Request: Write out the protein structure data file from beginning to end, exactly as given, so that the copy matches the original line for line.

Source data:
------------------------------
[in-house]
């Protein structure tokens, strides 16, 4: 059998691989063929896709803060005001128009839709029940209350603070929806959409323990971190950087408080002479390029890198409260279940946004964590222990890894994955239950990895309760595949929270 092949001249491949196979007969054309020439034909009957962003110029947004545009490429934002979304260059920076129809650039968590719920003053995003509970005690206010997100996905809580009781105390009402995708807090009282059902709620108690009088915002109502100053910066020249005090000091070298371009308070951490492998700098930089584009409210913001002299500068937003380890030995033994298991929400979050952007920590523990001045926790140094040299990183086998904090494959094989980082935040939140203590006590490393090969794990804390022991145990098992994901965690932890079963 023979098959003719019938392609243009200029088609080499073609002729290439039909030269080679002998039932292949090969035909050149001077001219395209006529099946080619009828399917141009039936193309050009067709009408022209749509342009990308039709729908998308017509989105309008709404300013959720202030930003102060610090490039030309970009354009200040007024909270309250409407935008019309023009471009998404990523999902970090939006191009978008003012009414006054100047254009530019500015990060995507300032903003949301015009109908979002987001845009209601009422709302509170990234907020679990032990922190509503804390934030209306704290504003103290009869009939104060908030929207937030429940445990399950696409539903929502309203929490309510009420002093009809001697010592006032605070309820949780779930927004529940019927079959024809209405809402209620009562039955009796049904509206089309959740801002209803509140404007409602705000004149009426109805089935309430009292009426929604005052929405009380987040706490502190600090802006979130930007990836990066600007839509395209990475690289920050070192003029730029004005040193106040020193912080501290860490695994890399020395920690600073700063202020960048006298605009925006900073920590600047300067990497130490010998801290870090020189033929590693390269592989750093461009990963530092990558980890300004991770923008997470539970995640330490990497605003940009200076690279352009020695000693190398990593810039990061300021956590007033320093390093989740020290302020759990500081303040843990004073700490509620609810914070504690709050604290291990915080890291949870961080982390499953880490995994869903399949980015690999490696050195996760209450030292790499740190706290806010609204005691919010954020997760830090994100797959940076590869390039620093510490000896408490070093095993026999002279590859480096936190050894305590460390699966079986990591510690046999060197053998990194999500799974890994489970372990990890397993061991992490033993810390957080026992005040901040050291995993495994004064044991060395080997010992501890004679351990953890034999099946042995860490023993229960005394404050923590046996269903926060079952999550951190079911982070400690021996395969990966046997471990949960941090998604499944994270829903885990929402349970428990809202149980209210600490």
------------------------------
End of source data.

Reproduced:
[in-house]
């Protein structure tokens, strides 16, 4: 059998691989063929896709803060005001128009839709029940209350603070929806959409323990971190950087408080002479390029890198409260279940946004964590222990890894994955239950990895309760595949929270 092949001249491949196979007969054309020439034909009957962003110029947004545009490429934002979304260059920076129809650039968590719920003053995003509970005690206010997100996905809580009781105390009402995708807090009282059902709620108690009088915002109502100053910066020249005090000091070298371009308070951490492998700098930089584009409210913001002299500068937003380890030995033994298991929400979050952007920590523990001045926790140094040299990183086998904090494959094989980082935040939140203590006590490393090969794990804390022991145990098992994901965690932890079963 023979098959003719019938392609243009200029088609080499073609002729290439039909030269080679002998039932292949090969035909050149001077001219395209006529099946080619009828399917141009039936193309050009067709009408022209749509342009990308039709729908998308017509989105309008709404300013959720202030930003102060610090490039030309970009354009200040007024909270309250409407935008019309023009471009998404990523999902970090939006191009978008003012009414006054100047254009530019500015990060995507300032903003949301015009109908979002987001845009209601009422709302509170990234907020679990032990922190509503804390934030209306704290504003103290009869009939104060908030929207937030429940445990399950696409539903929502309203929490309510009420002093009809001697010592006032605070309820949780779930927004529940019927079959024809209405809402209620009562039955009796049904509206089309959740801002209803509140404007409602705000004149009426109805089935309430009292009426929604005052929405009380987040706490502190600090802006979130930007990836990066600007839509395209990475690289920050070192003029730029004005040193106040020193912080501290860490695994890399020395920690600073700063202020960048006298605009925006900073920590600047300067990497130490010998801290870090020189033929590693390269592989750093461009990963530092990558980890300004991770923008997470539970995640330490990497605003940009200076690279352009020695000693190398990593810039990061300021956590007033320093390093989740020290302020759990500081303040843990004073700490509620609810914070504690709050604290291990915080890291949870961080982390499953880490995994869903399949980015690999490696050195996760209450030292790499740190706290806010609204005691919010954020997760830090994100797959940076590869390039620093510490000896408490070093095993026999002279590859480096936190050894305590460390699966079986990591510690046999060197053998990194999500799974890994489970372990990890397993061991992490033993810390957080026992005040901040050291995993495994004064044991060395080997010992501890004679351990953890034999099946042995860490023993229960005394404050923590046996269903926060079952999550951190079911982070400690021996395969990966046997471990949960941090998604499944994270829903885990929402349970428990809202149980209210600490």